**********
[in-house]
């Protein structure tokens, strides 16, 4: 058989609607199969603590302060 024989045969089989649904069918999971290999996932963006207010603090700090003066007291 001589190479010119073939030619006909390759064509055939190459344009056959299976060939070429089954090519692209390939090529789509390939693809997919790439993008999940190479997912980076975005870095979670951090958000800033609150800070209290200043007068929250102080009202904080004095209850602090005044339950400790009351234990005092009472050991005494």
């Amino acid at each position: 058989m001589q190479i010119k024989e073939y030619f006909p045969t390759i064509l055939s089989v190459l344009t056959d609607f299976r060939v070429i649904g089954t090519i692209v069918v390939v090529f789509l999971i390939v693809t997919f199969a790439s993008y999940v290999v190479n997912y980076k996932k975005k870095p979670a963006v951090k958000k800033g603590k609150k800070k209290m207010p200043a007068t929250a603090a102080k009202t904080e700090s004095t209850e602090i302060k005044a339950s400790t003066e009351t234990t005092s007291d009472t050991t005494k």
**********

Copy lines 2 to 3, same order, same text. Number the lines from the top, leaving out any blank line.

């Protein structure tokens, strides 16, 4: 058989609607199969603590302060 024989045969089989649904069918999971290999996932963006207010603090700090003066007291 001589190479010119073939030619006909390759064509055939190459344009056959299976060939070429089954090519692209390939090529789509390939693809997919790439993008999940190479997912980076975005870095979670951090958000800033609150800070209290200043007068929250102080009202904080004095209850602090005044339950400790009351234990005092009472050991005494």
């Amino acid at each position: 058989m001589q190479i010119k024989e073939y030619f006909p045969t390759i064509l055939s089989v190459l344009t056959d609607f299976r060939v070429i649904g089954t090519i692209v069918v390939v090529f789509l999971i390939v693809t997919f199969a790439s993008y999940v290999v190479n997912y980076k996932k975005k870095p979670a963006v951090k958000k800033g603590k609150k800070k209290m207010p200043a007068t929250a603090a102080k009202t904080e700090s004095t209850e602090i302060k005044a339950s400790t003066e009351t234990t005092s007291d009472t050991t005494k």